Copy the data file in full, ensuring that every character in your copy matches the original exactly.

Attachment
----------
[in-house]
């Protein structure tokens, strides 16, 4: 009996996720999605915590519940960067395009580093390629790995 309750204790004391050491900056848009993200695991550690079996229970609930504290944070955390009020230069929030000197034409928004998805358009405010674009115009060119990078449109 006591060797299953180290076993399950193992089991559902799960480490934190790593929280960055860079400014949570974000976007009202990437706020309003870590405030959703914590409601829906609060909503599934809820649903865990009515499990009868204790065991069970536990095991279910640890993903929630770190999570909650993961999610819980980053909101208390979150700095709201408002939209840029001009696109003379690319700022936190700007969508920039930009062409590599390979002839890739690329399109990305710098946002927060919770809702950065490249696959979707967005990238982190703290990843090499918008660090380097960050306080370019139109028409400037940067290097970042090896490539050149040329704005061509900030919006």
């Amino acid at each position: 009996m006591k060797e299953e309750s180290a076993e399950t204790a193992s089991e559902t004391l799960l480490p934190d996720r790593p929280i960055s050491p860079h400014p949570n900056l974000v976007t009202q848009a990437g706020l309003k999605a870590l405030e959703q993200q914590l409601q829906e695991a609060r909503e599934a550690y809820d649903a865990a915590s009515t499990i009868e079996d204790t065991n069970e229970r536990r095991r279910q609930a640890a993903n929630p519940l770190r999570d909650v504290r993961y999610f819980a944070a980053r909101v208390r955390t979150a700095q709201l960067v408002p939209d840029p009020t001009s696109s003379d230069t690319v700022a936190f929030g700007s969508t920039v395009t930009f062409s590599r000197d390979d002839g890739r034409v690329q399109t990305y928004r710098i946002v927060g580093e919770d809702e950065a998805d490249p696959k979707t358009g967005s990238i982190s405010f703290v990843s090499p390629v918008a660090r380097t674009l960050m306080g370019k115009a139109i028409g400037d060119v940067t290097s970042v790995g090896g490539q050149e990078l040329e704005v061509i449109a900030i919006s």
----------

[in-house]
């Protein structure tokens, strides 16, 4: 009996996720999605915590519940960067395009580093390629790995 309750204790004391050491900056848009993200695991550690079996229970609930504290944070955390009020230069929030000197034409928004998805358009405010674009115009060119990078449109 006591060797299953180290076993399950193992089991559902799960480490934190790593929280960055860079400014949570974000976007009202990437706020309003870590405030959703914590409601829906609060909503599934809820649903865990009515499990009868204790065991069970536990095991279910640890993903929630770190999570909650993961999610819980980053909101208390979150700095709201408002939209840029001009696109003379690319700022936190700007969508920039930009062409590599390979002839890739690329399109990305710098946002927060919770809702950065490249696959979707967005990238982190703290990843090499918008660090380097960050306080370019139109028409400037940067290097970042090896490539050149040329704005061509900030919006």
């Amino acid at each position: 009996m006591k060797e299953e309750s180290a076993e399950t204790a193992s089991e559902t004391l799960l480490p934190d996720r790593p929280i960055s050491p860079h400014p949570n900056l974000v976007t009202q848009a990437g706020l309003k999605a870590l405030e959703q993200q914590l409601q829906e695991a609060r909503e599934a550690y809820d649903a865990a915590s009515t499990i009868e079996d204790t065991n069970e229970r536990r095991r279910q609930a640890a993903n929630p519940l770190r999570d909650v504290r993961y999610f819980a944070a980053r909101v208390r955390t979150a700095q709201l960067v408002p939209d840029p009020t001009s696109s003379d230069t690319v700022a936190f929030g700007s969508t920039v395009t930009f062409s590599r000197d390979d002839g890739r034409v690329q399109t990305y928004r710098i946002v927060g580093e919770d809702e950065a998805d490249p696959k979707t358009g967005s990238i982190s405010f703290v990843s090499p390629v918008a660090r380097t674009l960050m306080g370019k115009a139109i028409g400037d060119v940067t290097s970042v790995g090896g490539q050149e990078l040329e704005v061509i449109a900030i919006s």